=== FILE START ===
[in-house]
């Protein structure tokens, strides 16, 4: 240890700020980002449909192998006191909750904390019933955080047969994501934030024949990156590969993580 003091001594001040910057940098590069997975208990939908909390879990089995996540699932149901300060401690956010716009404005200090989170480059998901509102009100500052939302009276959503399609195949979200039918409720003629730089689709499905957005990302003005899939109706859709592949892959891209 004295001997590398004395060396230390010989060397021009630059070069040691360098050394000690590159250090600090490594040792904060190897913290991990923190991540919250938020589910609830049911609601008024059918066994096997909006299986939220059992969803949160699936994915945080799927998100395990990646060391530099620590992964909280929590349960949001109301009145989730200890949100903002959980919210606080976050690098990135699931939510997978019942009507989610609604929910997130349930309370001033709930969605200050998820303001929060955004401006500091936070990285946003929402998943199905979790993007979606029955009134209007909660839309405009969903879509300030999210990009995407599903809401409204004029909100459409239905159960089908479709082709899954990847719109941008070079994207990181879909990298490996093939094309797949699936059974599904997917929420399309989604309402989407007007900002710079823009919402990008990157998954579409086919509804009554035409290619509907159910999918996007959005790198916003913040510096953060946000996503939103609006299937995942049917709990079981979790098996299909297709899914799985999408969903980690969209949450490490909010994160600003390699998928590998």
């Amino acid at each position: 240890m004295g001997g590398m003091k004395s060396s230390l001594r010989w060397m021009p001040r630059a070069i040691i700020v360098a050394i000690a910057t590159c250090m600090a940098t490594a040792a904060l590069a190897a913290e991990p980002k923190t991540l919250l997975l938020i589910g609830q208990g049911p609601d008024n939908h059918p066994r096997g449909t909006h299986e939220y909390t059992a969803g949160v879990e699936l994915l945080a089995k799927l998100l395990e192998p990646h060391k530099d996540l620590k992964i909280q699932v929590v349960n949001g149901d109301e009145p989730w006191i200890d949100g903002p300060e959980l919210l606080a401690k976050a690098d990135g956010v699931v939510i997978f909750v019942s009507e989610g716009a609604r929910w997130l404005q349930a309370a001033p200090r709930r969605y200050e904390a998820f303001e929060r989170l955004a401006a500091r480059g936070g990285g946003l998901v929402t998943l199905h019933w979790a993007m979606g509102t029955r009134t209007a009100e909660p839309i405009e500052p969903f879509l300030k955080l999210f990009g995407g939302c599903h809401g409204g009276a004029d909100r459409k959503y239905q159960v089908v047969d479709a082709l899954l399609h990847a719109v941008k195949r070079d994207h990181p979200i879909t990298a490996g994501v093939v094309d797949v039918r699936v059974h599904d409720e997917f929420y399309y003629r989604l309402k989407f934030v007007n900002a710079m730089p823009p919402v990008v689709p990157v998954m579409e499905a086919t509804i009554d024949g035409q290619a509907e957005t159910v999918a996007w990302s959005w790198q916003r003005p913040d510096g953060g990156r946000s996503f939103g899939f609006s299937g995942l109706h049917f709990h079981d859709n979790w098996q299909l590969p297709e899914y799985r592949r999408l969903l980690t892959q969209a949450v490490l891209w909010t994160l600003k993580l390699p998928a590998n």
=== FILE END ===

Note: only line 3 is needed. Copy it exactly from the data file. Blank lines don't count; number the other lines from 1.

């Amino acid at each position: 240890m004295g001997g590398m003091k004395s060396s230390l001594r010989w060397m021009p001040r630059a070069i040691i700020v360098a050394i000690a910057t590159c250090m600090a940098t490594a040792a904060l590069a190897a913290e991990p980002k923190t991540l919250l997975l938020i589910g609830q208990g049911p609601d008024n939908h059918p066994r096997g449909t909006h299986e939220y909390t059992a969803g949160v879990e699936l994915l945080a089995k799927l998100l395990e192998p990646h060391k530099d996540l620590k992964i909280q699932v929590v349960n949001g149901d109301e009145p989730w006191i200890d949100g903002p300060e959980l919210l606080a401690k976050a690098d990135g956010v699931v939510i997978f909750v019942s009507e989610g716009a609604r929910w997130l404005q349930a309370a001033p200090r709930r969605y200050e904390a998820f303001e929060r989170l955004a401006a500091r480059g936070g990285g946003l998901v929402t998943l199905h019933w979790a993007m979606g509102t029955r009134t209007a009100e909660p839309i405009e500052p969903f879509l300030k955080l999210f990009g995407g939302c599903h809401g409204g009276a004029d909100r459409k959503y239905q159960v089908v047969d479709a082709l899954l399609h990847a719109v941008k195949r070079d994207h990181p979200i879909t990298a490996g994501v093939v094309d797949v039918r699936v059974h599904d409720e997917f929420y399309y003629r989604l309402k989407f934030v007007n900002a710079m730089p823009p919402v990008v689709p990157v998954m579409e499905a086919t509804i009554d024949g035409q290619a509907e957005t159910v999918a996007w990302s959005w790198q916003r003005p913040d510096g953060g990156r946000s996503f939103g899939f609006s299937g995942l109706h049917f709990h079981d859709n979790w098996q299909l590969p297709e899914y799985r592949r999408l969903l980690t892959q969209a949450v490490l891209w909010t994160l600003k993580l390699p998928a590998n």